Vampire: The Masquerade – Bloodlines – PC – Review

“Hey sugar, looking for a date?” The woman
stands in the dim light of a streetlamp, displaying as much of her wares as the
law will allow. A price is fixed – $40 for a quick little thrill away from the
prying eyes of the public.


The couple moves into the dingy shadows of an


“Show me what you’ve got,” the prostitute


Hands slowly caress the whiteness of the
shoulders, move up to neck, then one hand works through the hair to the back of
the head. With a quick, deft move the woman is bent backwards, fangs sinking
into the soft flesh on the side of her neck. The draining begins.


Careful not to take it too far, the vampire
releases the woman before killing her. Must keep up the masquerade and not lose
any humanity. That is the thin line which must be walked. For the prostitute, she
is left dazed, unaware of what just happened or even of her surroundings. The
vampire moves off into the night, there is much to do; this was merely the
beings version of a cup of coffee, a quick pick-me-up as it were. The prostitute
has $40 in her purse and a hickey that will take some explaining on the side of
her neck – reminders of memories lost in the miasma of confusion woven by the



Vampire: The Masquerade – Bloodlines, a PC
release from Troika and Activision, is not for the phobic, for the squeamish, or
for those who disdain a few chills and some ruthlessness with their gaming
experience. It is an immersive game, not without a few graphic glitches, that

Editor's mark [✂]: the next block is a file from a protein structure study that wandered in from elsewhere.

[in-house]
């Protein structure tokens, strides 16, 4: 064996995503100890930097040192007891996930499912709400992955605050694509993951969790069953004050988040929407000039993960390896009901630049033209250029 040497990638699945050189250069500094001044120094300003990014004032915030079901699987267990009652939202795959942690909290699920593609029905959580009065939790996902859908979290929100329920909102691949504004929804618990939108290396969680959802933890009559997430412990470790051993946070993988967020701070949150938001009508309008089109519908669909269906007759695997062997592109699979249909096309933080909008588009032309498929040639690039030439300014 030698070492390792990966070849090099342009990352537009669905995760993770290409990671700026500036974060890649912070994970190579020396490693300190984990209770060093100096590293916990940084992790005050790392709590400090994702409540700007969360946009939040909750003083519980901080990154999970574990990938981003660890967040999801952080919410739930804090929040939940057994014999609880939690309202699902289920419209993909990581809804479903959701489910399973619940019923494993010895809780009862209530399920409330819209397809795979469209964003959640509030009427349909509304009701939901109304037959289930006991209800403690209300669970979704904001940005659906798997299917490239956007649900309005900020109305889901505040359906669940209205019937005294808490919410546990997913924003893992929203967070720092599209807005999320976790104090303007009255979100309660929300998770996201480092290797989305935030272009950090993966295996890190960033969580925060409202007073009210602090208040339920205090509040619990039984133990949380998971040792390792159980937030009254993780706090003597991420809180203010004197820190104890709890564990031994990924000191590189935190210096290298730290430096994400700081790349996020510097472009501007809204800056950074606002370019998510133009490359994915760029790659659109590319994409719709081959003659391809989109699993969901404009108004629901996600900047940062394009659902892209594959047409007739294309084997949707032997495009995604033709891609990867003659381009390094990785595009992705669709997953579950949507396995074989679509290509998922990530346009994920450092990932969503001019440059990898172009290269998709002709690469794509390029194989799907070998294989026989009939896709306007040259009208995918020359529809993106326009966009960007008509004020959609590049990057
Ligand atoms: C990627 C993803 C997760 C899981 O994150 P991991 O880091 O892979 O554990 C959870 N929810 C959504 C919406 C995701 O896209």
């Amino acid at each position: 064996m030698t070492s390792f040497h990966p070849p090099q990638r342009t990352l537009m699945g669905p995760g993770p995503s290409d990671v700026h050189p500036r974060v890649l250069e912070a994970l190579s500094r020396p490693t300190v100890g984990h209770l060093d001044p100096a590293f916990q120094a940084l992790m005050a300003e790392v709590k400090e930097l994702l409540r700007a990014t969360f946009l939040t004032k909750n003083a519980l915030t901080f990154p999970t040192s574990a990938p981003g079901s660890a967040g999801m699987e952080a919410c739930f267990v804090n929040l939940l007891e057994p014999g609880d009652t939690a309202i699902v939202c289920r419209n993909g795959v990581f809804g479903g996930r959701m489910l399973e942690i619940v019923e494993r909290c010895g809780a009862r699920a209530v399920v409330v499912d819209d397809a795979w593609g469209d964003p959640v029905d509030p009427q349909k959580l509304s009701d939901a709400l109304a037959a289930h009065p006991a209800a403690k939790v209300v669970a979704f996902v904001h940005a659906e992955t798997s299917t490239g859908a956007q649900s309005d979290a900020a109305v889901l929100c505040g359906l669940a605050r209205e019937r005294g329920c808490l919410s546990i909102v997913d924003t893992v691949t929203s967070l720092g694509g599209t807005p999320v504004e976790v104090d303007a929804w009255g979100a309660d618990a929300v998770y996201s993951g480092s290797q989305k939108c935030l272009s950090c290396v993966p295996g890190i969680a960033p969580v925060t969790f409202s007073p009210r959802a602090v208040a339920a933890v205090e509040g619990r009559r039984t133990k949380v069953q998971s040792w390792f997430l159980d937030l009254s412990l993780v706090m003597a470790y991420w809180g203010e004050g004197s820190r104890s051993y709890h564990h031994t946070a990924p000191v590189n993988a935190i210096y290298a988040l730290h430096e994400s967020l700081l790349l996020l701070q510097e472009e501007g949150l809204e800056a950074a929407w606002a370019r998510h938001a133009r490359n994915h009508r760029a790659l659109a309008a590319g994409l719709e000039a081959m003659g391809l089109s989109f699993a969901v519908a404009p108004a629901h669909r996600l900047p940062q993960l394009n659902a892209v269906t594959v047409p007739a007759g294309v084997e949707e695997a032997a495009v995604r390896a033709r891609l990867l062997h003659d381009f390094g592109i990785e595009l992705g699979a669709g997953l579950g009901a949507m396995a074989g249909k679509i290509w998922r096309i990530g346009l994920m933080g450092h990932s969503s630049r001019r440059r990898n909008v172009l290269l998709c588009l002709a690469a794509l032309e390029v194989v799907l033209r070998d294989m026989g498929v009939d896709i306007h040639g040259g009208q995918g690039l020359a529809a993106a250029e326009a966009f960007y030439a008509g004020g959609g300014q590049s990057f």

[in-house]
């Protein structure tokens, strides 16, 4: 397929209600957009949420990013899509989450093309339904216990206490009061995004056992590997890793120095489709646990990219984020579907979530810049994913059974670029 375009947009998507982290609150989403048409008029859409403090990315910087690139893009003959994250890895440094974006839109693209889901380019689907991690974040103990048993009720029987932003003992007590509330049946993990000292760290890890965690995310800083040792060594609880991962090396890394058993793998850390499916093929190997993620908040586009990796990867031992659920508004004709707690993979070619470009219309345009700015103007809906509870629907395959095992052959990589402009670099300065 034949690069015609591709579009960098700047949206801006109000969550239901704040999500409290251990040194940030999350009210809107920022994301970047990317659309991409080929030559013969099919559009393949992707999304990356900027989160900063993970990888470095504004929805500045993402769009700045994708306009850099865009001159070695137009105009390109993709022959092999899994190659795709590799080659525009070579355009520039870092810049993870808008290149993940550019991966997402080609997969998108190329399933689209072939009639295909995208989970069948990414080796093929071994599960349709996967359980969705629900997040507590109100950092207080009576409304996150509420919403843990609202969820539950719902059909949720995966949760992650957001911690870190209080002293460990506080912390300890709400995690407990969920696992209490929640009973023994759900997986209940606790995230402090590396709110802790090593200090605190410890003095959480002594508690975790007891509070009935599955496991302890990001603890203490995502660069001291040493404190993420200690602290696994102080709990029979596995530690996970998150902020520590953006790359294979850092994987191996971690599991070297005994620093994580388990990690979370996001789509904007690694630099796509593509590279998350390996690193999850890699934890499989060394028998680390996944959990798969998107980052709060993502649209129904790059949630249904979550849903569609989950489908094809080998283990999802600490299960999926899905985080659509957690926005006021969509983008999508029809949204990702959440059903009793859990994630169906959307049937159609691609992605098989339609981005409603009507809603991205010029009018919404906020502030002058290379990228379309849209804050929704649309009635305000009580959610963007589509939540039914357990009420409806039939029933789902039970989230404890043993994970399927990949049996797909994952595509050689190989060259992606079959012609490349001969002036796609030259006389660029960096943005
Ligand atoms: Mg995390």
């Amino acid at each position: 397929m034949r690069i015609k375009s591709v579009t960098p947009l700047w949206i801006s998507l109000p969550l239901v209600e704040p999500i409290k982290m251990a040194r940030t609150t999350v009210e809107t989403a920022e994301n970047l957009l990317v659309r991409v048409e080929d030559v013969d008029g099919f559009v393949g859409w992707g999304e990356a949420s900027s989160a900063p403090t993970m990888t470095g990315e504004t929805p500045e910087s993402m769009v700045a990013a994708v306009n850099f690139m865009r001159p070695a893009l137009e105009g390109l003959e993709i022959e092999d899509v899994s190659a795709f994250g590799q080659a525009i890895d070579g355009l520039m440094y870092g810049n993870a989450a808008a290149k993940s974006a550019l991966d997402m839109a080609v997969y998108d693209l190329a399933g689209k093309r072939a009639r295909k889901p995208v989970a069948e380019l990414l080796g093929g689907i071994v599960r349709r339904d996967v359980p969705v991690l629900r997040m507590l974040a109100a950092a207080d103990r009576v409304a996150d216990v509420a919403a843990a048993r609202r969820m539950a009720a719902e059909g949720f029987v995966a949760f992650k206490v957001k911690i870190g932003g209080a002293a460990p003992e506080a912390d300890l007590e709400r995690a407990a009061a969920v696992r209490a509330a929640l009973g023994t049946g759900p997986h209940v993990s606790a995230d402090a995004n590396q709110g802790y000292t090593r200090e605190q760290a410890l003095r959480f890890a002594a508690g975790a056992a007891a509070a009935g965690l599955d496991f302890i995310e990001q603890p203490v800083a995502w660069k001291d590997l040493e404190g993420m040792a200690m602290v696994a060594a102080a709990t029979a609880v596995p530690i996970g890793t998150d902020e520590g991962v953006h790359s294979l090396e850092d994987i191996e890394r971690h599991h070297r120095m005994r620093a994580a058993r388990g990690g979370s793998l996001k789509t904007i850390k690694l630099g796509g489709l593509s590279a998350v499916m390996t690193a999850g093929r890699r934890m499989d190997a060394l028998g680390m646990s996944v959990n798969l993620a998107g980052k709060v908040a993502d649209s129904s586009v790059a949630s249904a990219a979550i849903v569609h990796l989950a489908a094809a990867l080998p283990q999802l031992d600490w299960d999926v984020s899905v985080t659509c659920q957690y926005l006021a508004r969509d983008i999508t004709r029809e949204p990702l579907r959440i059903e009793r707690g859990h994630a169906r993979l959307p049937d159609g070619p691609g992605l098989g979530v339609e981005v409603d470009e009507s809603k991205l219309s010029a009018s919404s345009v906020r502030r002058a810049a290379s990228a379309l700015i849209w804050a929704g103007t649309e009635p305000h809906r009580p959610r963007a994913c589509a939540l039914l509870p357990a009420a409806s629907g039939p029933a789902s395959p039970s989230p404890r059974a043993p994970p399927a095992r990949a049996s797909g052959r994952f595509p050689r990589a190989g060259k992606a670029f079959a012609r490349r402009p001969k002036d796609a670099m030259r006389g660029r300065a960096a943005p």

follows a somewhat linear thread through the seamy underbelly of Los Angeles
County, and weaves in a story of a power struggle.


There is violence galore, a swimming pool full
of blood-related content, rough language and, of course, some sexual


The game begins with a casual sexual encounter
that turns very wrong. Two people, wrestling in bed, when one says he (or she)
wants to show the other something. That is known as the embrace, the conversion
from human to vampire. Naturally, the prince of the L.A. area vampires is less
than pleased. He has the offending vampire, who turned you without his
permission, beheaded. As for you, it seems that your fate would be the same save
for a rather angry vampire who challenges the prince verbally. So the prince
seemingly changes his plans for you and rather than release you from the
vampiric curse, he puts you to work.


First stop is Santa Monica, to pick up some
explosives from a ghoul named Mercurio. Unfortunately, Mercurio doesn’t have the
Astrolyte. He was mugged by a chemist (read that drug dealer) and his thugs, and
the dealer has the material in a beach house. Your task is to recover the
explosive. How you do that speaks to the heart of the game’s character fabric.


There are seven distinct clans in the game –
Nosferatu, Malkavian, Brujah, Tremere,
Gangrel, Toreador, and Ventrue. Each clan has certain attributes that set them